There’s an absurdly short freeze on already-high insurance premiums that will end on December 31, 2023. Insurance companies are required to offer payment plans instead of just annual fees, but most of them do so already.

And then there’s the affordability payments. Seniors, AISH recipients and parents still qualify for the same funds, but it still hasn’t occurred to the government that an unmarried person might be subject to the impacts of inflation as well.

It’s also worth noting that the Alberta government is still falling short of the federal government’s mandate of $10-a-day child care. They won’t make that goal for three more years.


There’s a much-touted raise for 20,000 workers who assist Albertans with disabilities and the number sounds impressive: $356 million. However, it’s split over fours years, and it’s for “operating expenses”. There’s no guarantee what percentage will help provide inflation relief for these workers.

That’s about it for workers getting raises to retain, recruit new workers, or get inflation relief. Granted, many of these workers are members of public sector unions that will negotiate wages through collective bargaining.

Nonetheless, the government doesn’t seem inclined to do much more to support the people working for the betterment of Albertans. And they trot out the MacKinnon Report from 2019 to prove it themselves.

In the middle of an inflation crises and staffing shortage, the budget goes on at length about how the Alberta government has followed the MacKinnon Report’s bizarre assertion that compensation for Alberta’s public workers had increased too much from 2008 to 2017.

Specifically, they cite agreements with AUPE, the ATA, and UNA as having achieved the MacKinnon reports aims with “reasonable” wage increases. Nonetheless, these workers can tell you that these “increases” fall well below inflation.

For example, Alberta’s Consumer Price Index has gone up 24.3% over the last nine years. However, UNA’s collective agreement during that time show that their wages have increased by less than half that: 12%. As a whole, the Budget’s own numbers show a miniscule increase for overall public sector compensation funding increasing by only 3.7% (and that number includes out-of-scope managers) in the upcoming fiscal year.

The question has to be asked: how can the Government of Alberta hope to fix the staff shortages in health care and in almost every other corner of the public sector without addressing the gap between wages and the cost of living?

One of the first lessons economics teaches is that when a resource is scarce, you have to expect to pay more for it. Once again, it’s true that wages are negotiated in collective bargaining agreements. That still wouldn’t have prevented a positive message and matching allocation. Instead, the UCP chose to practically brag that they refuse to face this reality.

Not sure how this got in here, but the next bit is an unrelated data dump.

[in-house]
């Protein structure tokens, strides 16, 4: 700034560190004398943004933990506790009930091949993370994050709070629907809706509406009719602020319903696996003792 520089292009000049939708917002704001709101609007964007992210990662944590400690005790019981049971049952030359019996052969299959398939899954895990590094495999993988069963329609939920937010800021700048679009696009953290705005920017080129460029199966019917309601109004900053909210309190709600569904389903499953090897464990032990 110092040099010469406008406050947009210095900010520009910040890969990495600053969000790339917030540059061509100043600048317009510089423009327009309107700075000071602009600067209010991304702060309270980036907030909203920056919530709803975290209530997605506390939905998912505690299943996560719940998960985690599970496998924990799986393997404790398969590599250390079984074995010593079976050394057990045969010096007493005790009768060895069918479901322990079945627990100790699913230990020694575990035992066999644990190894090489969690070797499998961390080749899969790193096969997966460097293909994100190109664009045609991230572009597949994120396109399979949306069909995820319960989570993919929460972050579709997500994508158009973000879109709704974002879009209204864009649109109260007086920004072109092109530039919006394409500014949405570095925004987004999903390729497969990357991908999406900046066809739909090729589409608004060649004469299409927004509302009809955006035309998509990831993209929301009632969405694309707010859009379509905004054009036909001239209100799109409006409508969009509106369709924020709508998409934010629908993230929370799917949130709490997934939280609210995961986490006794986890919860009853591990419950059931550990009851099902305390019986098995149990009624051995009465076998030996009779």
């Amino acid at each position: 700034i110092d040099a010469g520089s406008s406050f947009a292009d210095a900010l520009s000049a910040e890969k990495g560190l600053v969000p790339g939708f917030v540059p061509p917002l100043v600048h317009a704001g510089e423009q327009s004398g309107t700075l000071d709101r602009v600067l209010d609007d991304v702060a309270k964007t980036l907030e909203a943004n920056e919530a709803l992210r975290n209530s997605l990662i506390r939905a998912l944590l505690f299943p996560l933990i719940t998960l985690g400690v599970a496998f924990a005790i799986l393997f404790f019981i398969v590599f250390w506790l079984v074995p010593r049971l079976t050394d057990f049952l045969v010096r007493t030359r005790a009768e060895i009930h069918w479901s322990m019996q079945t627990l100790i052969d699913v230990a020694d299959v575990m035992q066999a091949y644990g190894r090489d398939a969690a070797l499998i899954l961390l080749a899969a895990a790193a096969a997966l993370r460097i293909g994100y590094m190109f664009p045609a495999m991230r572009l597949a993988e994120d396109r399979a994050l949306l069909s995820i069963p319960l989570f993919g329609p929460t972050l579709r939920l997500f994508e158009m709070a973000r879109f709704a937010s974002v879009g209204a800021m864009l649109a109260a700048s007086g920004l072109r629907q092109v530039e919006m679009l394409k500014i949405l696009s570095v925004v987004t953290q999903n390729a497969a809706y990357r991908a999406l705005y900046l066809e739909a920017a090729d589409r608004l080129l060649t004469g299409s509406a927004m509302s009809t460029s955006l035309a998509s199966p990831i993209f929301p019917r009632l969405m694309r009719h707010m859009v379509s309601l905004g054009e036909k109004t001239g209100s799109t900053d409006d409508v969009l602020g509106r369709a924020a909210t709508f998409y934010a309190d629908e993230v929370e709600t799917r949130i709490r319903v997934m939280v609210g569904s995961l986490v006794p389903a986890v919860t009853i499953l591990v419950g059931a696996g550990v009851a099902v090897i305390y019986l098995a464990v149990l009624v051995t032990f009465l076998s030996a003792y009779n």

It’s a strange paradox that an UCP MLA must live in. They denounce “just transitions” and “green energy job plans”, yet are still touting their attempts to “diversify” Alberta’s economy. If this budget picked a side, it’s to ignore new energy jobs entirely.

Tourism and Agriculture are crucial private-sector industries. No one disputes that. However, it’s worrying that it’s pretty much the only private-sector industries that this budget text focuses on.

Energy journalist Markham Hislop reports that the Alberta government’s investment in energy jobs are basically “tidbits”. Their bizarre plan to hand back Albertans’ royalty money to get oil companies to clean up their own mess may “be on hold”. In its place, there’s funding for carbon capture, but that primarily comes from the federal government.

There’s not much to fill the void for new energy jobs, as Hislop notes there is nothing for exploring Alberta’s other energy industry opportunities. A subsequent press release from the provincial government talks about previous funding for research, but apart from adding helium to the critical minerals list, nothing new was announced.

A Missed Opportunity

With a rapidly growing and sustainable source of revenue that hasn’t been seen in decades, Alberta could have begun repairing their province after years of austerity. They could have started rebuilding a health care system still reeling from the pandemic. They could have provided real help for Albertans in the face of inflation and price gouging. They could have started stabilizing the economy and the job outlook for the province.

None of these opportunities were met. In some cases, the situation will worsen rather than improve at all.

There is a sliver of hope for the workers demanding better from their government. While they will have to wait for these necessary fixes, the door is not closed. But it is starting to slowly swing shut.

As stated earlier, the growth in oil and gas royalties is not slowing in the near term. But demand will falter in the decades to come as new energy opportunities replace high-carbon fossil fuels, and the royalty money will slow as well.

A government that takes the growing crises in health care, affordability, and economic instability can still use these royalty funds. They can choose in invest in Alberta’s workers and families instead of throwing it away to the corporate sector.

That opportunity to choose that government comes very soon. Election Day is set for May 29th.